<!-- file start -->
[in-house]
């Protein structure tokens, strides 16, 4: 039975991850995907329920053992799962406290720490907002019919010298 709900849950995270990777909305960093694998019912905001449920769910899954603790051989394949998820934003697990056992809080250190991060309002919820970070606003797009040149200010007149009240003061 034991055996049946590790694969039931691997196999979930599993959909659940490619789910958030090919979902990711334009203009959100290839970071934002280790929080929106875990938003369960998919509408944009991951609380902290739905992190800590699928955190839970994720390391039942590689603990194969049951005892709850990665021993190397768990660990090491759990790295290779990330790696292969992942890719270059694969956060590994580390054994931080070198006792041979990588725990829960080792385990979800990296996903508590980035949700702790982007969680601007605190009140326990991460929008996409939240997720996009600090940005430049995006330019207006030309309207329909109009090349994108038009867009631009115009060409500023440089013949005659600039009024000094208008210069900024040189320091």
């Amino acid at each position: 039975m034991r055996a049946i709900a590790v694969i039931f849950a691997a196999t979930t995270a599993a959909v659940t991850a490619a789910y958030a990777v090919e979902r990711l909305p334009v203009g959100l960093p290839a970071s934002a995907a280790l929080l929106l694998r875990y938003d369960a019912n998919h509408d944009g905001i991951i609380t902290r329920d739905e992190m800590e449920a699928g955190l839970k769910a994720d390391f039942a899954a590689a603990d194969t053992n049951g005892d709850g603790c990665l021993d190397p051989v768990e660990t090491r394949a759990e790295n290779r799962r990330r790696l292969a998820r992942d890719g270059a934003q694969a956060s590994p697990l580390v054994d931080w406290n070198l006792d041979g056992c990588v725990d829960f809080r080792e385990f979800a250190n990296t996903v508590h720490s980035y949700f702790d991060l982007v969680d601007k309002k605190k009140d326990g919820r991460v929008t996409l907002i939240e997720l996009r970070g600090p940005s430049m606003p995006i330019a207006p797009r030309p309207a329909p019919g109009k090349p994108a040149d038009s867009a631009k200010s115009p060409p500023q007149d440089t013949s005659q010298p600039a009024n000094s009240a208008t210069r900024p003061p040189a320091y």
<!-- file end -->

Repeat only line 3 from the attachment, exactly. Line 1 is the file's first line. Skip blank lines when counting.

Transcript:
């Amino acid at each position: 039975m034991r055996a049946i709900a590790v694969i039931f849950a691997a196999t979930t995270a599993a959909v659940t991850a490619a789910y958030a990777v090919e979902r990711l909305p334009v203009g959100l960093p290839a970071s934002a995907a280790l929080l929106l694998r875990y938003d369960a019912n998919h509408d944009g905001i991951i609380t902290r329920d739905e992190m800590e449920a699928g955190l839970k769910a994720d390391f039942a899954a590689a603990d194969t053992n049951g005892d709850g603790c990665l021993d190397p051989v768990e660990t090491r394949a759990e790295n290779r799962r990330r790696l292969a998820r992942d890719g270059a934003q694969a956060s590994p697990l580390v054994d931080w406290n070198l006792d041979g056992c990588v725990d829960f809080r080792e385990f979800a250190n990296t996903v508590h720490s980035y949700f702790d991060l982007v969680d601007k309002k605190k009140d326990g919820r991460v929008t996409l907002i939240e997720l996009r970070g600090p940005s430049m606003p995006i330019a207006p797009r030309p309207a329909p019919g109009k090349p994108a040149d038009s867009a631009k200010s115009p060409p500023q007149d440089t013949s005659q010298p600039a009024n000094s009240a208008t210069r900024p003061p040189a320091y």